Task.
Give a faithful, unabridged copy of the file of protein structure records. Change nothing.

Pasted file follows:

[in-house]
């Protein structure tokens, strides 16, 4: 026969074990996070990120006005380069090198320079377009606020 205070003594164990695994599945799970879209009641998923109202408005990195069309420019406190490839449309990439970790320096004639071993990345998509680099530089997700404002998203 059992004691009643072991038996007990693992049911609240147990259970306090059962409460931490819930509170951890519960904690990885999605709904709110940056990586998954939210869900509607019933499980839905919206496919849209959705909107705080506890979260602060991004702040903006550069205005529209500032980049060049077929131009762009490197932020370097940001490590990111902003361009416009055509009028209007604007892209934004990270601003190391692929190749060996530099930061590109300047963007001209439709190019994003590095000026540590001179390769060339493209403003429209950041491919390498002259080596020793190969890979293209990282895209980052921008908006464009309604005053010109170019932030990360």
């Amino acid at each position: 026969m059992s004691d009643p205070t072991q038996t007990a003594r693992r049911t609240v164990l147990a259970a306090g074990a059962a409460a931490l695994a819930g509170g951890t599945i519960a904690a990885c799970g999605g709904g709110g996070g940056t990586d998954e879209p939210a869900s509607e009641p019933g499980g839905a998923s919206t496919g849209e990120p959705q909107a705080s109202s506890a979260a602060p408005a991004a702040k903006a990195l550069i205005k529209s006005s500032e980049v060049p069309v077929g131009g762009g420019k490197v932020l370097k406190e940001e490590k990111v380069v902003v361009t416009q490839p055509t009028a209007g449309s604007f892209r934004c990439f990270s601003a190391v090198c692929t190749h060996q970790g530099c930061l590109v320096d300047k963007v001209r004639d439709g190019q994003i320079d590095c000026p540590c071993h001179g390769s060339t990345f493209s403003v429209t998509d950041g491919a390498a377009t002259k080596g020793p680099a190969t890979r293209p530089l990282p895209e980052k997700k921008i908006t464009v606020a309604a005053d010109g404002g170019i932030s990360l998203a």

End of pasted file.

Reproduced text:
[in-house]
């Protein structure tokens, strides 16, 4: 026969074990996070990120006005380069090198320079377009606020 205070003594164990695994599945799970879209009641998923109202408005990195069309420019406190490839449309990439970790320096004639071993990345998509680099530089997700404002998203 059992004691009643072991038996007990693992049911609240147990259970306090059962409460931490819930509170951890519960904690990885999605709904709110940056990586998954939210869900509607019933499980839905919206496919849209959705909107705080506890979260602060991004702040903006550069205005529209500032980049060049077929131009762009490197932020370097940001490590990111902003361009416009055509009028209007604007892209934004990270601003190391692929190749060996530099930061590109300047963007001209439709190019994003590095000026540590001179390769060339493209403003429209950041491919390498002259080596020793190969890979293209990282895209980052921008908006464009309604005053010109170019932030990360």
């Amino acid at each position: 026969m059992s004691d009643p205070t072991q038996t007990a003594r693992r049911t609240v164990l147990a259970a306090g074990a059962a409460a931490l695994a819930g509170g951890t599945i519960a904690a990885c799970g999605g709904g709110g996070g940056t990586d998954e879209p939210a869900s509607e009641p019933g499980g839905a998923s919206t496919g849209e990120p959705q909107a705080s109202s506890a979260a602060p408005a991004a702040k903006a990195l550069i205005k529209s006005s500032e980049v060049p069309v077929g131009g762009g420019k490197v932020l370097k406190e940001e490590k990111v380069v902003v361009t416009q490839p055509t009028a209007g449309s604007f892209r934004c990439f990270s601003a190391v090198c692929t190749h060996q970790g530099c930061l590109v320096d300047k963007v001209r004639d439709g190019q994003i320079d590095c000026p540590c071993h001179g390769s060339t990345f493209s403003v429209t998509d950041g491919a390498a377009t002259k080596g020793p680099a190969t890979r293209p530089l990282p895209e980052k997700k921008i908006t464009v606020a309604a005053d010109g404002g170019i932030s990360l998203a």